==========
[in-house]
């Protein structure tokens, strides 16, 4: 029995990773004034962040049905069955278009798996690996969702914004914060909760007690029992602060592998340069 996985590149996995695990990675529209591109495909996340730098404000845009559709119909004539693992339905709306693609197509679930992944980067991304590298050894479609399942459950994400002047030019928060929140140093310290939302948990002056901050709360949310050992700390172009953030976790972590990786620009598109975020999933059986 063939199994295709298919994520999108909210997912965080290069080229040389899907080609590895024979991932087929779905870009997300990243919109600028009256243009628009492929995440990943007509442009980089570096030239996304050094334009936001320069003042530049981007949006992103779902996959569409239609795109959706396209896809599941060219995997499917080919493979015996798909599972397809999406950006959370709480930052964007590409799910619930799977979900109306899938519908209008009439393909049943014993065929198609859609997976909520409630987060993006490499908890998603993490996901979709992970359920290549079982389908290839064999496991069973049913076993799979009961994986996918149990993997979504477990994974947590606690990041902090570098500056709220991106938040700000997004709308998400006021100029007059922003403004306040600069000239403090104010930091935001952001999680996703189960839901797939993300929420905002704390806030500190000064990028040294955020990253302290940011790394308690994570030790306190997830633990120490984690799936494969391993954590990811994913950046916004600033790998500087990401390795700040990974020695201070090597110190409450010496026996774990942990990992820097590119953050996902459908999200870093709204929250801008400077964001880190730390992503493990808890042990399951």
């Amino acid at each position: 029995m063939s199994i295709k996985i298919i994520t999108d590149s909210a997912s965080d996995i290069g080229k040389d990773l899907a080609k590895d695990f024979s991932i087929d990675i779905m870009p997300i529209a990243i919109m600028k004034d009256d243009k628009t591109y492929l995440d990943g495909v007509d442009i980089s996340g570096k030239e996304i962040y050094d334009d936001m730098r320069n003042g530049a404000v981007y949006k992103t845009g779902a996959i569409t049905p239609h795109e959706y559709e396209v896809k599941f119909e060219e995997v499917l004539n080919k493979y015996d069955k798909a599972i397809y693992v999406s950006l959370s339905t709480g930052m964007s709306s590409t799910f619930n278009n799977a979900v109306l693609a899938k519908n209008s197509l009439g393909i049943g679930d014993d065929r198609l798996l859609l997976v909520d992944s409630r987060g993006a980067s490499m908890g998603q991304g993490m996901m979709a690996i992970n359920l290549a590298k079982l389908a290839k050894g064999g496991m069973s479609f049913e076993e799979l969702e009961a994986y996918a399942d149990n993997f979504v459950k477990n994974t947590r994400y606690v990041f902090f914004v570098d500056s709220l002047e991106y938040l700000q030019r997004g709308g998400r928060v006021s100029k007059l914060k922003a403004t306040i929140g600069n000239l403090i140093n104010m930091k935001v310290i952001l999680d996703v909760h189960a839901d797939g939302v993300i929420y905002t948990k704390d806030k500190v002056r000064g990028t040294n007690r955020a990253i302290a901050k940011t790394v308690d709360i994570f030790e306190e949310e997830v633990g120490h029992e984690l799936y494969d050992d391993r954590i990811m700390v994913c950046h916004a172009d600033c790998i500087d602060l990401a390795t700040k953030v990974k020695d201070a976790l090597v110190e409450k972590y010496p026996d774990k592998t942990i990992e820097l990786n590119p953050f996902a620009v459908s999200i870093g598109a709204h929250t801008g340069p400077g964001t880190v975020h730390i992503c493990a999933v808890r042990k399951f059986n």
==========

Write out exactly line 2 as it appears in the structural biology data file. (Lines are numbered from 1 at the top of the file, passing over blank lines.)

């Protein structure tokens, strides 16, 4: 029995990773004034962040049905069955278009798996690996969702914004914060909760007690029992602060592998340069 996985590149996995695990990675529209591109495909996340730098404000845009559709119909004539693992339905709306693609197509679930992944980067991304590298050894479609399942459950994400002047030019928060929140140093310290939302948990002056901050709360949310050992700390172009953030976790972590990786620009598109975020999933059986 063939199994295709298919994520999108909210997912965080290069080229040389899907080609590895024979991932087929779905870009997300990243919109600028009256243009628009492929995440990943007509442009980089570096030239996304050094334009936001320069003042530049981007949006992103779902996959569409239609795109959706396209896809599941060219995997499917080919493979015996798909599972397809999406950006959370709480930052964007590409799910619930799977979900109306899938519908209008009439393909049943014993065929198609859609997976909520409630987060993006490499908890998603993490996901979709992970359920290549079982389908290839064999496991069973049913076993799979009961994986996918149990993997979504477990994974947590606690990041902090570098500056709220991106938040700000997004709308998400006021100029007059922003403004306040600069000239403090104010930091935001952001999680996703189960839901797939993300929420905002704390806030500190000064990028040294955020990253302290940011790394308690994570030790306190997830633990120490984690799936494969391993954590990811994913950046916004600033790998500087990401390795700040990974020695201070090597110190409450010496026996774990942990990992820097590119953050996902459908999200870093709204929250801008400077964001880190730390992503493990808890042990399951």